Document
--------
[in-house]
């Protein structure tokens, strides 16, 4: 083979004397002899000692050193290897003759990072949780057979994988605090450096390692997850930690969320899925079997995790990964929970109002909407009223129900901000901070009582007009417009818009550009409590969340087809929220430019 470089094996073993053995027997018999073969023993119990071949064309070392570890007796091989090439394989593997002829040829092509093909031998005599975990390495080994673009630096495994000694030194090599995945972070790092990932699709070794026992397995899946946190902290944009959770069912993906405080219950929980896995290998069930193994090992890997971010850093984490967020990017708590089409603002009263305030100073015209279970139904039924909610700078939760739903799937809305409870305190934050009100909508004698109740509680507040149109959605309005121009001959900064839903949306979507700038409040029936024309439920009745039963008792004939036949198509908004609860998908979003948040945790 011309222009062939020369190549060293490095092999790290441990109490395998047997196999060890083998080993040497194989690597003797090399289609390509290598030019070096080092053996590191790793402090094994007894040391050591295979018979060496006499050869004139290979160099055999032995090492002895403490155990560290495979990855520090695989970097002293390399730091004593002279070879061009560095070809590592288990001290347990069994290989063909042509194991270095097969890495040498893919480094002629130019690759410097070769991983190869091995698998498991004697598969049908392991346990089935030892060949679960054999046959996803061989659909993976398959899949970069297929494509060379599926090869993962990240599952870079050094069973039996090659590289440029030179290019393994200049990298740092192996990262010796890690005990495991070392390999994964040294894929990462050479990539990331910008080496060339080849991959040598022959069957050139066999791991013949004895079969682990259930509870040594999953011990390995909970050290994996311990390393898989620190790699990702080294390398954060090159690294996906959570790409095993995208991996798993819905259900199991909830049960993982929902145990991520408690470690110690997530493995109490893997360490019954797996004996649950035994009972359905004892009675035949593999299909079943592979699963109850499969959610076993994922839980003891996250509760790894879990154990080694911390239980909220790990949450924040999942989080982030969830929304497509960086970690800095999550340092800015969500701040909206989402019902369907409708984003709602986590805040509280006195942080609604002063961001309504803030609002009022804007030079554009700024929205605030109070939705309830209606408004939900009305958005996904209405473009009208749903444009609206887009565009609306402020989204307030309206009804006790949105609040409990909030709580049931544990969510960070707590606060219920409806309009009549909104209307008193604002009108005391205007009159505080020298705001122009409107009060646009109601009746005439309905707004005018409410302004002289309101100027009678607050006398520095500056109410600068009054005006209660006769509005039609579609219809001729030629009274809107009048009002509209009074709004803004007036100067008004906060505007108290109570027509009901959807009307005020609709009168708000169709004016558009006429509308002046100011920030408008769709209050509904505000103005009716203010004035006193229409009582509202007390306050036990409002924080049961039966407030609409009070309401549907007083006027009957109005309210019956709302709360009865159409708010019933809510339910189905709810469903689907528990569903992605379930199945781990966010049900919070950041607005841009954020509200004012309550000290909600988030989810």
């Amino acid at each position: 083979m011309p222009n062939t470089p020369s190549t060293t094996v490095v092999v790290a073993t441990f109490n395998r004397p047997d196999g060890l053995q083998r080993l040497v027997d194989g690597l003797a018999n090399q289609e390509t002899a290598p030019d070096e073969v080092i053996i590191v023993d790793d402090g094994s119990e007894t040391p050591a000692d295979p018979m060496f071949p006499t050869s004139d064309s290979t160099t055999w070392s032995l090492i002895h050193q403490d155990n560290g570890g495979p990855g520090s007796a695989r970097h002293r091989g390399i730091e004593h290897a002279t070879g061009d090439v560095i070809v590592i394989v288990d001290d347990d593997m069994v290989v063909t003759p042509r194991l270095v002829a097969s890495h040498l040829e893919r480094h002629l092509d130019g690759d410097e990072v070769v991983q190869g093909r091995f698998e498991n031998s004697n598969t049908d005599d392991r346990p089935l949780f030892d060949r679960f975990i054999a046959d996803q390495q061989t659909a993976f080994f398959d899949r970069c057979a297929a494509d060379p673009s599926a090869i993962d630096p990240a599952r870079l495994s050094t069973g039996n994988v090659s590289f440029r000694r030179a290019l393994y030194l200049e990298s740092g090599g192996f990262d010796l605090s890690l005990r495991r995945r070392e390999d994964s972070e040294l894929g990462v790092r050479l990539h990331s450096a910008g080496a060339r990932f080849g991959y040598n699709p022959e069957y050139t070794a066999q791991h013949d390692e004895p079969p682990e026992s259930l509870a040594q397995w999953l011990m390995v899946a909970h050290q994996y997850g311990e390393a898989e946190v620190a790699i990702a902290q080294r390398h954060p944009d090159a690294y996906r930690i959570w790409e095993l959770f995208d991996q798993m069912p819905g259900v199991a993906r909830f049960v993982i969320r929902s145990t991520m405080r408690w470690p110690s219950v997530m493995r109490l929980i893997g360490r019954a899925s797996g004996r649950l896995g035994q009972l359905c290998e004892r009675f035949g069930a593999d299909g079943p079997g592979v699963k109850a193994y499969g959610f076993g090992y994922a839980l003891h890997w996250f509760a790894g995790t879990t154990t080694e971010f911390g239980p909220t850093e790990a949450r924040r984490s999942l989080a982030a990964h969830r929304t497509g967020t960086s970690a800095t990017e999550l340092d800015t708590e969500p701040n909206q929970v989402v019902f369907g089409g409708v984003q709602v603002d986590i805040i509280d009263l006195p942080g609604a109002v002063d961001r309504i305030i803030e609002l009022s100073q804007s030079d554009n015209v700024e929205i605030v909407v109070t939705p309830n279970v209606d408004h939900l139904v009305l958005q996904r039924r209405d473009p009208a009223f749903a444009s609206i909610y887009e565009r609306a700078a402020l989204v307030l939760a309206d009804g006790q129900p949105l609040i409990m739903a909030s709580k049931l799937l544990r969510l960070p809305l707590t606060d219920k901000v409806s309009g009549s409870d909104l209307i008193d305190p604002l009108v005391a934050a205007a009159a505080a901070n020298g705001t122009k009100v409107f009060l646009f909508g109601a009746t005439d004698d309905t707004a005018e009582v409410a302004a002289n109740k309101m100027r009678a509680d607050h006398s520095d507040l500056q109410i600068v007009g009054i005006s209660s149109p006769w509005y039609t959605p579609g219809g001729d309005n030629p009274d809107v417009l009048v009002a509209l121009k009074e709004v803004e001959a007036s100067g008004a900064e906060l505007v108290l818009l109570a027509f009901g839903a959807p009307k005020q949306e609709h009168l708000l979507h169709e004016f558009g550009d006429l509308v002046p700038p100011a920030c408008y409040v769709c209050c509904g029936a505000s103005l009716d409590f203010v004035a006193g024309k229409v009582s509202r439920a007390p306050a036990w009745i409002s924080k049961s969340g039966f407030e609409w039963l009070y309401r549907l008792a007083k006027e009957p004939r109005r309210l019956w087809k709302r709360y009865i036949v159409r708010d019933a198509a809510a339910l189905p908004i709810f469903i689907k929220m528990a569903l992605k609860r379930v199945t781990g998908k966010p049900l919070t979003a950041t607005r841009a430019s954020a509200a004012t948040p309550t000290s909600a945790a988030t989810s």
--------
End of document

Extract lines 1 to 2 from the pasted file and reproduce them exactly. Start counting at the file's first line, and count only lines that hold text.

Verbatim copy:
[in-house]
């Protein structure tokens, strides 16, 4: 083979004397002899000692050193290897003759990072949780057979994988605090450096390692997850930690969320899925079997995790990964929970109002909407009223129900901000901070009582007009417009818009550009409590969340087809929220430019 470089094996073993053995027997018999073969023993119990071949064309070392570890007796091989090439394989593997002829040829092509093909031998005599975990390495080994673009630096495994000694030194090599995945972070790092990932699709070794026992397995899946946190902290944009959770069912993906405080219950929980896995290998069930193994090992890997971010850093984490967020990017708590089409603002009263305030100073015209279970139904039924909610700078939760739903799937809305409870305190934050009100909508004698109740509680507040149109959605309005121009001959900064839903949306979507700038409040029936024309439920009745039963008792004939036949198509908004609860998908979003948040945790 011309222009062939020369190549060293490095092999790290441990109490395998047997196999060890083998080993040497194989690597003797090399289609390509290598030019070096080092053996590191790793402090094994007894040391050591295979018979060496006499050869004139290979160099055999032995090492002895403490155990560290495979990855520090695989970097002293390399730091004593002279070879061009560095070809590592288990001290347990069994290989063909042509194991270095097969890495040498893919480094002629130019690759410097070769991983190869091995698998498991004697598969049908392991346990089935030892060949679960054999046959996803061989659909993976398959899949970069297929494509060379599926090869993962990240599952870079050094069973039996090659590289440029030179290019393994200049990298740092192996990262010796890690005990495991070392390999994964040294894929990462050479990539990331910008080496060339080849991959040598022959069957050139066999791991013949004895079969682990259930509870040594999953011990390995909970050290994996311990390393898989620190790699990702080294390398954060090159690294996906959570790409095993995208991996798993819905259900199991909830049960993982929902145990991520408690470690110690997530493995109490893997360490019954797996004996649950035994009972359905004892009675035949593999299909079943592979699963109850499969959610076993994922839980003891996250509760790894879990154990080694911390239980909220790990949450924040999942989080982030969830929304497509960086970690800095999550340092800015969500701040909206989402019902369907409708984003709602986590805040509280006195942080609604002063961001309504803030609002009022804007030079554009700024929205605030109070939705309830209606408004939900009305958005996904209405473009009208749903444009609206887009565009609306402020989204307030309206009804006790949105609040409990909030709580049931544990969510960070707590606060219920409806309009009549909104209307008193604002009108005391205007009159505080020298705001122009409107009060646009109601009746005439309905707004005018409410302004002289309101100027009678607050006398520095500056109410600068009054005006209660006769509005039609579609219809001729030629009274809107009048009002509209009074709004803004007036100067008004906060505007108290109570027509009901959807009307005020609709009168708000169709004016558009006429509308002046100011920030408008769709209050509904505000103005009716203010004035006193229409009582509202007390306050036990409002924080049961039966407030609409009070309401549907007083006027009957109005309210019956709302709360009865159409708010019933809510339910189905709810469903689907528990569903992605379930199945781990966010049900919070950041607005841009954020509200004012309550000290909600988030989810």